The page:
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“Broadcasting today is increasingly about personalisation of the individual user experience. Whether that means consumers can choose their own ‘environment’ to watch or fans in a stadium have the choice to select a preferred camera view from their seats – that all remains to be seen. But one certainty is people’s phones and mobile devices are getting much more powerful, a significant factor driving production decisions. The audience wants to drive their own hyper-targeted graphic journey and not just take a curated feed decided by a match director.”

“With more people watching content on a mobile device and scrolling through TikTok or Instagram vertically on their phones, it’s time to add 9:16 video content delivery to the mix as a core service. That leads to tighter integration between graphics and social media platforms, which has been happening for a while now but is simply the next step in the ongoing customer experience journey.”

Miroslav Jeras, chief technology officer at Pebble

Miroslav Jeras - Pebble_CTO

“Broadcasters can deploy IP-based channels with less hardware whilst leveraging preferred workflows and with increased flexibility to launch and decommission event/pop-up channels quickly. The importance of hosting this operational infrastructure in a standard data center environment is key. However, the transition to IP and virtualisation isn’t seamless.

“Transporting media between premises and the cloud can be challenging and improving interoperability within the broadcast chain is in everyone’s interests. Working with a trusted vendor will be valued and adopting open standards geared towards on-prem installations, e.g., SMPTE 2110 and NMOS is encouraged. We predict new standards supporting cloud and hybrid systems will be published, which would be welcomed by both vendors and end users.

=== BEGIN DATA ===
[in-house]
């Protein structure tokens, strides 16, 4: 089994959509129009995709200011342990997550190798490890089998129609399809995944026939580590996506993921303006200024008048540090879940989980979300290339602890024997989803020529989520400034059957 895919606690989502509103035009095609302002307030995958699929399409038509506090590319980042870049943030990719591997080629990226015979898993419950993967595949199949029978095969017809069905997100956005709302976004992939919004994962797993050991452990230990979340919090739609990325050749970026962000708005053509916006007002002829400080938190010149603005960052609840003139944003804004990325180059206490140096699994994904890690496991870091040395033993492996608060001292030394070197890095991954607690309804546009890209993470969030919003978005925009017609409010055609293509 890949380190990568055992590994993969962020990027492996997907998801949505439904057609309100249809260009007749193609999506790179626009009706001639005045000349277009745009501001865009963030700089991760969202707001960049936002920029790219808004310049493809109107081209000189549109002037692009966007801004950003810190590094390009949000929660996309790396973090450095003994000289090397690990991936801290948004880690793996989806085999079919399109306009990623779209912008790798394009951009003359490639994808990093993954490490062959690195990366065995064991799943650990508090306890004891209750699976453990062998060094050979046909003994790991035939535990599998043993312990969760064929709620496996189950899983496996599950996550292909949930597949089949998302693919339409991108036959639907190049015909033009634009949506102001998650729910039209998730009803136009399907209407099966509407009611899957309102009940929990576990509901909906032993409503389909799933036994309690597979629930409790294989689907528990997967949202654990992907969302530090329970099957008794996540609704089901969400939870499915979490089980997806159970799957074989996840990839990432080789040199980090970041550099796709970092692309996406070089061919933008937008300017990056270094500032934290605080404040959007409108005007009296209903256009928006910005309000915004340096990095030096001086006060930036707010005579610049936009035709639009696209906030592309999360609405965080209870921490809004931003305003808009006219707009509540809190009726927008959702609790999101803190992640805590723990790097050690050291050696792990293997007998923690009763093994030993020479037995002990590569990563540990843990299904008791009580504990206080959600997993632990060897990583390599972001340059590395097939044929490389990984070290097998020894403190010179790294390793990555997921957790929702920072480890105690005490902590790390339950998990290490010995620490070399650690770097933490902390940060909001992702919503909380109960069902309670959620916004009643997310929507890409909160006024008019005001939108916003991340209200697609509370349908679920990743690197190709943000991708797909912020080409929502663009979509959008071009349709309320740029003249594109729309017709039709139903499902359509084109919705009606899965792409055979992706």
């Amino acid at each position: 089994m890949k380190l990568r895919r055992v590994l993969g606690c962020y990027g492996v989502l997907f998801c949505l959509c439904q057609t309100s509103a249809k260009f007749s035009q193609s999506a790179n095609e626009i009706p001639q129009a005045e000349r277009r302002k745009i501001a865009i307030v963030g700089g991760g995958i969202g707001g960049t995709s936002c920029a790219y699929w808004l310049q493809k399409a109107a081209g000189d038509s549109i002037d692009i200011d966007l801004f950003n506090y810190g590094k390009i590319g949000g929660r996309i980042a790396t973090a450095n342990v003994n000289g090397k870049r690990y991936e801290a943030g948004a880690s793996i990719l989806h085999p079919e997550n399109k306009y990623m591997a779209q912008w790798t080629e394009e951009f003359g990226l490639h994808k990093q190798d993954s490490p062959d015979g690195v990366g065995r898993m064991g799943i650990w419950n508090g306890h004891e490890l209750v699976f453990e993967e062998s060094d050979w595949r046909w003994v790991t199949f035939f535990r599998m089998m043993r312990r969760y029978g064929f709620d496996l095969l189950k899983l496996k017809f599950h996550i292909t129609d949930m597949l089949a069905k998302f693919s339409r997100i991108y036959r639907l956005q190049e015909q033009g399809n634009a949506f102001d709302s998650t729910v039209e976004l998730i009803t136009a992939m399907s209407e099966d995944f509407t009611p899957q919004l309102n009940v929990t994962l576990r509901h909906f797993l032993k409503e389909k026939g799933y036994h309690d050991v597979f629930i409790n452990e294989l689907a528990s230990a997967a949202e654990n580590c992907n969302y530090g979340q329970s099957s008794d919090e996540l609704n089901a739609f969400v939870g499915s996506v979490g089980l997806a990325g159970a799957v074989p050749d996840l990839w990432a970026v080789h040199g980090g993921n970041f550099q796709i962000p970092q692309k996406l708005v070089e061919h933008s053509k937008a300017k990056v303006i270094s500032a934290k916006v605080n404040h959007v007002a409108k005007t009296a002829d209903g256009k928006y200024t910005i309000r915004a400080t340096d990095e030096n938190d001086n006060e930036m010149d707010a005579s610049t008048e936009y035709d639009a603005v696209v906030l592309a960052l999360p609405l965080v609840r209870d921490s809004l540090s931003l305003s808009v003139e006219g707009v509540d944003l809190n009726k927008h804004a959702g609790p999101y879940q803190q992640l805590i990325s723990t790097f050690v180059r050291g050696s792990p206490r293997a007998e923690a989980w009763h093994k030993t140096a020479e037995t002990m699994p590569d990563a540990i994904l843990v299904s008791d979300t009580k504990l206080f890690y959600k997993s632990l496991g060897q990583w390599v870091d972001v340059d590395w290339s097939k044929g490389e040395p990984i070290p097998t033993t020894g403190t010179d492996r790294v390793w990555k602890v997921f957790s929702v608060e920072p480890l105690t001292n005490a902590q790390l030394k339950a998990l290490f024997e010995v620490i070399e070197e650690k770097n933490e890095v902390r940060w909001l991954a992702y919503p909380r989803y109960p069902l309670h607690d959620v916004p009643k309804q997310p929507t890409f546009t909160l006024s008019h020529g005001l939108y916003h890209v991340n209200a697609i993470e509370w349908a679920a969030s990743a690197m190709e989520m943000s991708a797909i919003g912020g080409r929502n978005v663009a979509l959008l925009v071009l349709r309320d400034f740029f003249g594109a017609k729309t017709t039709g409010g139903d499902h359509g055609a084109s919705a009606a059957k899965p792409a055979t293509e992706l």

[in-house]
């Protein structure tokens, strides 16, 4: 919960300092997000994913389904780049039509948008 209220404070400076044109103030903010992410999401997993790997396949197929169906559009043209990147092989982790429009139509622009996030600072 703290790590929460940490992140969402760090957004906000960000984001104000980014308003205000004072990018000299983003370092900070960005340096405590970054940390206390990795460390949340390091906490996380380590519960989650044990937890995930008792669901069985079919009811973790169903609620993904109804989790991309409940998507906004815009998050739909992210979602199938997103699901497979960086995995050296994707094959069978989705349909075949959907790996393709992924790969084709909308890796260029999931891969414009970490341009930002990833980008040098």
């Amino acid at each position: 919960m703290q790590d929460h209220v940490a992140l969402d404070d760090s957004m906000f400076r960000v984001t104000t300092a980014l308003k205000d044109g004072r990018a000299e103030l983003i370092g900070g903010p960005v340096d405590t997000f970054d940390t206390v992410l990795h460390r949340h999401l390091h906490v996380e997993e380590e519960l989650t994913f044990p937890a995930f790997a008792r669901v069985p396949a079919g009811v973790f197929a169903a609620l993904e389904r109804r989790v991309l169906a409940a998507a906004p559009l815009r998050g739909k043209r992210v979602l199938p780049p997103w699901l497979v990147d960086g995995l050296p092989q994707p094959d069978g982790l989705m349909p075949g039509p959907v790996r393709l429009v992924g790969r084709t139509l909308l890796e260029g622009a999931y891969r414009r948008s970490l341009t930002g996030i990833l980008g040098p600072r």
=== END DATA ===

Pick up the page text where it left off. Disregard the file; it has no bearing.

“2023 will see the hybrid era persevere where on-prem and the cloud and interoperability with legacy systems will go hand in hand.”

Graham Sharp, CEO at Broadcast Pix

Graham Sharp

“By trying to emulate the broadcast-quality content we see on our televisions each day, video producers everywhere are demanding professional-grade tools.

“So, we as an industry must continue to make these tools not only available but also easy to use for non-broadcast trained operators. I believe the ’next big thing’ is the empowerment of content creators of all skill levels by making professional tools easy to use. Let’s focus on providing simpler and better ways to create and produce professional-looking programming without expensive training and equipment. Instead, focus on equipment that is simple to install and easy for anyone to operate. In 2023 and beyond, let’s refocus our attention on simplicity, and let’s truly democratise video production.”

Dave Brass, VP, North America strategy and market development at Ateme

Dave Brass_Vice President, NA Strategy _ Market Development

“Over the past two decades we’ve seen the media technology industry transition from traditional hardware to more agile software products, with broadcasters opting for greater flexibility — in both functionality and pricing. Recent innovations in cloud technology, along with the mass adoption of WFH models during the pandemic, have only accelerated this trend. As video platforms grow increasingly more complex, it’s almost impossible to efficiently manage all the various components that make up these workflows.”

“Scalable and customisable, SaaS models fit business’ needs and allow for more streamlined operation, giving broadcasters more time, flexibility, and peace of mind to focus on delivering content to viewers.”

Emory Strilkauskas, head of business development, Americas, for Telstra Broadcast Services


“Traditionally, on-site broadcast production has required dedicated connectivity between locations and production facilities – a proven workflow, but also expensive and complicated.”

“Internet streaming is a reliable and cost-effective option with the rise in cloud-based production workflow platforms. With the internet continuing to evolve into a decentralised mix of public, private and shared cloud environments, users need reliable, flexible, and high-quality connectivity options – either for last-mile delivery or as an end-to-end broadcast workflow.